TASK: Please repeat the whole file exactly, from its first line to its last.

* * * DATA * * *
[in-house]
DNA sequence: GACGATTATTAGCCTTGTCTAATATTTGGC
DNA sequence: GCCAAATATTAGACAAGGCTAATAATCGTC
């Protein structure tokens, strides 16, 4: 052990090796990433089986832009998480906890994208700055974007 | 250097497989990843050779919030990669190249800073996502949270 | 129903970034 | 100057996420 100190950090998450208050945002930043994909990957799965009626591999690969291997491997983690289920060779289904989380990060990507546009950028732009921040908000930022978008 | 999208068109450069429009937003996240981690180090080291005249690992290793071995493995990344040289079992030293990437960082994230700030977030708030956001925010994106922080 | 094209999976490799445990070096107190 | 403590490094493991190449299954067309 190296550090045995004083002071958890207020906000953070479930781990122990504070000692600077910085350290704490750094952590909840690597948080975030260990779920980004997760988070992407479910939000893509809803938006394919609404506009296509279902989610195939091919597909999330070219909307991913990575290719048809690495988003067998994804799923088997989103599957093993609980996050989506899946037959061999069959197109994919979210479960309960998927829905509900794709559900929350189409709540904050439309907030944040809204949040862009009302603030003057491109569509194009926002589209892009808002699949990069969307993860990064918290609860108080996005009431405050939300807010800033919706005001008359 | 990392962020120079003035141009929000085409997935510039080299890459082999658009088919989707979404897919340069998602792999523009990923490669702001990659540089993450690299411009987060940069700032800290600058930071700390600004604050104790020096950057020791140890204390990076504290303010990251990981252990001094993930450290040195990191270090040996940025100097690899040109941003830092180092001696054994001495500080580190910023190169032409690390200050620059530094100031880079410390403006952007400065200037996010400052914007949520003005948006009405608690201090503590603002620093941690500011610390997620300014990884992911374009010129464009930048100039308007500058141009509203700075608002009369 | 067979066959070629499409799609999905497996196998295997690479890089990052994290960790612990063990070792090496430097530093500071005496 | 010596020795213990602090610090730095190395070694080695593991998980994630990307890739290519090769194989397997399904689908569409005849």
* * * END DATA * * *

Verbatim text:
[in-house]
DNA sequence: GACGATTATTAGCCTTGTCTAATATTTGGC
DNA sequence: GCCAAATATTAGACAAGGCTAATAATCGTC
């Protein structure tokens, strides 16, 4: 052990090796990433089986832009998480906890994208700055974007 | 250097497989990843050779919030990669190249800073996502949270 | 129903970034 | 100057996420 100190950090998450208050945002930043994909990957799965009626591999690969291997491997983690289920060779289904989380990060990507546009950028732009921040908000930022978008 | 999208068109450069429009937003996240981690180090080291005249690992290793071995493995990344040289079992030293990437960082994230700030977030708030956001925010994106922080 | 094209999976490799445990070096107190 | 403590490094493991190449299954067309 190296550090045995004083002071958890207020906000953070479930781990122990504070000692600077910085350290704490750094952590909840690597948080975030260990779920980004997760988070992407479910939000893509809803938006394919609404506009296509279902989610195939091919597909999330070219909307991913990575290719048809690495988003067998994804799923088997989103599957093993609980996050989506899946037959061999069959197109994919979210479960309960998927829905509900794709559900929350189409709540904050439309907030944040809204949040862009009302603030003057491109569509194009926002589209892009808002699949990069969307993860990064918290609860108080996005009431405050939300807010800033919706005001008359 | 990392962020120079003035141009929000085409997935510039080299890459082999658009088919989707979404897919340069998602792999523009990923490669702001990659540089993450690299411009987060940069700032800290600058930071700390600004604050104790020096950057020791140890204390990076504290303010990251990981252990001094993930450290040195990191270090040996940025100097690899040109941003830092180092001696054994001495500080580190910023190169032409690390200050620059530094100031880079410390403006952007400065200037996010400052914007949520003005948006009405608690201090503590603002620093941690500011610390997620300014990884992911374009010129464009930048100039308007500058141009509203700075608002009369 | 067979066959070629499409799609999905497996196998295997690479890089990052994290960790612990063990070792090496430097530093500071005496 | 010596020795213990602090610090730095190395070694080695593991998980994630990307890739290519090769194989397997399904689908569409005849």